Cavalier brake problem

My 98 car with 70,000 miles has a strange problem. When slowing to a normal stop the brakes will throb "similar" to the ABS activation and I fear the car
will not stop. The ABS light does not turn on. This occurs intermittently on both dry and wet pavement. With hard braking this does not happen and the stop is normal. I took the car to my regular service mechanic and he said there were no error codes and he found no electronic or mechanical problems. New front rotors were installed and the rear drums cut along with new pads and shoes, which now have about 10,000 miles on them. My brother said that a rotor is "probably" warped. Is he correct or has anyone experienced this problem and know what is wrong? Thank you.
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Karen, That throbbing is a common symptom of warped or unevenly worn rotors (thickness variation) .
If the rotors are not cut properly, or are installed without attention to trueness, this can become noticeable, and can get worse.
It can also develop if someone has improperly tightened your lugnuts, or if you have overheated the rotors excessively.
If the work is not done correctly (to rectify the problem), the symptoms can return after a short period.
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Thank you HLS, I feel more confident now that you confirmed my (non-mechanic) brother's guess. I was concerned that I would be paying for something that would not fix the problem. Karen

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Another tip..dont ever let anyone near your rotors with an impact wrench (air wrench) This is common when some companies rotate your tires.
Not even if they tell you they use Torque Stix which will assure proper lugnut tightening. In the hands of an idiot, they can cause variations in tightening that will come back to cause you a repeat of the throbbing. Insist on hand tightening using a torque wrench.
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HLS wrote, "Another tip..dont ever let anyone near your rotors with an impact wrench (air wrench) This is common when some companies rotate your tires. Not even if they tell you they use Torque Stix which will assure proper lugnut tightening. In the hands of an idiot, they can cause variations in tightening that will come back to cause you a repeat of the throbbing. Insist on hand tightening using a torque wrench. " ********************************************** One thing I would add to that is that even with a torque wrench, I think it can still be done improperly. I have seen people tighten lugnuts and jerk the wrench to make it click, versus applying an even, steady pull to the wrench until it clicks, as the wrench was designed to be used It's like rather than trying to achieve uniform torque, they're merely trying to make the wrench click. :-)
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This would have been my response too. Except, my 2002 Cavalier started the pulsing brake thing. It was after a tire change and I thought the same about warped rotors. Then I changed the front brake pads. No more pulsing. No idea why.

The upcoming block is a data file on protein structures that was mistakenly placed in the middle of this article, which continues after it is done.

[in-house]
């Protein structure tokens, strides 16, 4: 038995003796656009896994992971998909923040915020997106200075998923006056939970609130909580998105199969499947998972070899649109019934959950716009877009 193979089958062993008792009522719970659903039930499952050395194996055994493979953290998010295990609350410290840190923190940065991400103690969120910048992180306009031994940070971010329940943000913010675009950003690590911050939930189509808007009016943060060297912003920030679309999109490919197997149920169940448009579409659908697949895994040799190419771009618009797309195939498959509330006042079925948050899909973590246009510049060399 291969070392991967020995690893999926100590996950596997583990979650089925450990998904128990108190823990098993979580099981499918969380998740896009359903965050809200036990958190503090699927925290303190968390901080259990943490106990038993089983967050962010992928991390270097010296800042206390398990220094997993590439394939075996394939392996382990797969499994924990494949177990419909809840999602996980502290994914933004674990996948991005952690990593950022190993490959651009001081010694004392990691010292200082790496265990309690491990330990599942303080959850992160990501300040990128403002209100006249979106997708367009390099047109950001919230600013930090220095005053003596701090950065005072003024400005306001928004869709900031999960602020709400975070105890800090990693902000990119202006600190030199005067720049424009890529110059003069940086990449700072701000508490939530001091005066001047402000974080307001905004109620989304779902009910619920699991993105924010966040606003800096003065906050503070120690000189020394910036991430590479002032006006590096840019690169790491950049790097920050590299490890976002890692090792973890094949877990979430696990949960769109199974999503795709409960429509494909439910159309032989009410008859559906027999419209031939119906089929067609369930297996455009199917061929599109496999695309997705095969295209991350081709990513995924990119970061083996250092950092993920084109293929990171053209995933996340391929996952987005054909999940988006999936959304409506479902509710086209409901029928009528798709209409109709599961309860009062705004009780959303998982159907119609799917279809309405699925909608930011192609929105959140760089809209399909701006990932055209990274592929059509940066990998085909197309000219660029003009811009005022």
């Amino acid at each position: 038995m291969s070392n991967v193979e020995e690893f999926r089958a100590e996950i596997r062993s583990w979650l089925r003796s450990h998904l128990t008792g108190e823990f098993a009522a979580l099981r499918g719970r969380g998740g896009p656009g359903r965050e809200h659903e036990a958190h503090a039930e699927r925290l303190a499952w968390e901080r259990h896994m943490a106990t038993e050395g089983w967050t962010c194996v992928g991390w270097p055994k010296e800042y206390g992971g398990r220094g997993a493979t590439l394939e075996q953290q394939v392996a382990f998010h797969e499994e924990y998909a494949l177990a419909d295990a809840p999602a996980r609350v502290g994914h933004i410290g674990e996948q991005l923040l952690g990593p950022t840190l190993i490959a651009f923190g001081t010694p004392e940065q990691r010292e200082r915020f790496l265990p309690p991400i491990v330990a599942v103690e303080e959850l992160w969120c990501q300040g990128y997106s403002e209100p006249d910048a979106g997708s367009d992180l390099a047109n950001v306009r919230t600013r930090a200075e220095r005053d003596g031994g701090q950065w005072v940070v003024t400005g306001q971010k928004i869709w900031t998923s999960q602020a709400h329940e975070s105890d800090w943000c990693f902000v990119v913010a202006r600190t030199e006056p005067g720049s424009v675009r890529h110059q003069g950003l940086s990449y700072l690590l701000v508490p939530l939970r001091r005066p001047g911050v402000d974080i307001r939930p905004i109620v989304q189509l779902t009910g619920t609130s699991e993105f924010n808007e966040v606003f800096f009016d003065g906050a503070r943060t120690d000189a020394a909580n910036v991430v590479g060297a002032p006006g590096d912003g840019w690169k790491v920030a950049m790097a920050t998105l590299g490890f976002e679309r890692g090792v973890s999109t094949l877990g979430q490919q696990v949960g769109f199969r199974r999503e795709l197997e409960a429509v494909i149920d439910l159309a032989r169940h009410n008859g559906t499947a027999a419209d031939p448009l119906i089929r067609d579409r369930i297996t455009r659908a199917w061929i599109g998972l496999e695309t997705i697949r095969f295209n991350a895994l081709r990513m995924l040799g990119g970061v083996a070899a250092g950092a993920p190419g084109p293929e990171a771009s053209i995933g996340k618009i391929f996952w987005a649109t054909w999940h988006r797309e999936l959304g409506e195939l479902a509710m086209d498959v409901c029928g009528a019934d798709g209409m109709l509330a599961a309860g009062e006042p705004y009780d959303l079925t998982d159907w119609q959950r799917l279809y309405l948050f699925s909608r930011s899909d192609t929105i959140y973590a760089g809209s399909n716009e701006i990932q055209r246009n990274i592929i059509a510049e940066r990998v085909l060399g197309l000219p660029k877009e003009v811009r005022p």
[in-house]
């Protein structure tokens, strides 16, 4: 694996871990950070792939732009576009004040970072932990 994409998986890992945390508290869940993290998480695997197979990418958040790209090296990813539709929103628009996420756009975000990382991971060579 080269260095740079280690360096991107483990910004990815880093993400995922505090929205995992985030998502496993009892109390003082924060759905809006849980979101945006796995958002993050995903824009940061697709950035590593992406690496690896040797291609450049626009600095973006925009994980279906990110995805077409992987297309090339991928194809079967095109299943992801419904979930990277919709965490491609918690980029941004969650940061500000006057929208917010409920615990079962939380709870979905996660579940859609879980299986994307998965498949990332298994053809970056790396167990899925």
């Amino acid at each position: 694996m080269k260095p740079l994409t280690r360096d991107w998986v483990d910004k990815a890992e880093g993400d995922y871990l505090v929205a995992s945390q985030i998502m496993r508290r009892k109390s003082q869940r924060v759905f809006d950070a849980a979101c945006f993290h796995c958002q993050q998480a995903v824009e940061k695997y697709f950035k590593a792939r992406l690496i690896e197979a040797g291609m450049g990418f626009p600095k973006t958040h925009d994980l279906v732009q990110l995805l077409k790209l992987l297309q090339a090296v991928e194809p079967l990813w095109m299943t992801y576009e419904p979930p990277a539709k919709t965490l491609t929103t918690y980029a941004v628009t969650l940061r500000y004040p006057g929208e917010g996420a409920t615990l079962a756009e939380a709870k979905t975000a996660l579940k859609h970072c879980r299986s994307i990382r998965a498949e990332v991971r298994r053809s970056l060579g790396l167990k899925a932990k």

Al
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Big Al, I find your reply most interesting as I believe my problem showed up shortly after having a front tire flat repaired and they did a courtesy tire rotation. Approximately how many miles on your brake pads at that time? I have about 10,000 on mine at the moment.
Karen
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Good thing to keep in mind, Karen.. When I have had warpage problems in the past, they have also come after the tire rotations..Because the idiots with the impact wrenches distorted my rotors.
A good mechanic can sort it out for you, whatever the cause. A bad one can charge you a lot, and your problem can recur.
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Big Al wrote:

I have noticed one issue with some after market brake pads on other vehicles. It seems the friction surface is slightly too large or off center. Then when the pads wear down, it leaves a edge over the top of the rotor that can cause some strange effects. I just took a set of my Taurus that had this very issue.
Bob
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It sounds like wharped rotors some new rotors sold by advance auto etc. require turning before use and if your regular mechanic missed it I would look for another mechanic!

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Some rotors need surfacing before being installed. It helps bring the braking system to optimum quicker.
The runout (warp) and thickness variations should be measured to be sure that they are within reason. In some cases, the warp can be decreased by proper indexing of the disc upon the hub. In all cases, the seating areas of the disc (when applicable) should be cleaned, and variances checked after installation.
These problems seem to have become more prominent over the years.
One way to minimize the problems is to have the disc machined on the car. This brings a variations into specification if properly done.
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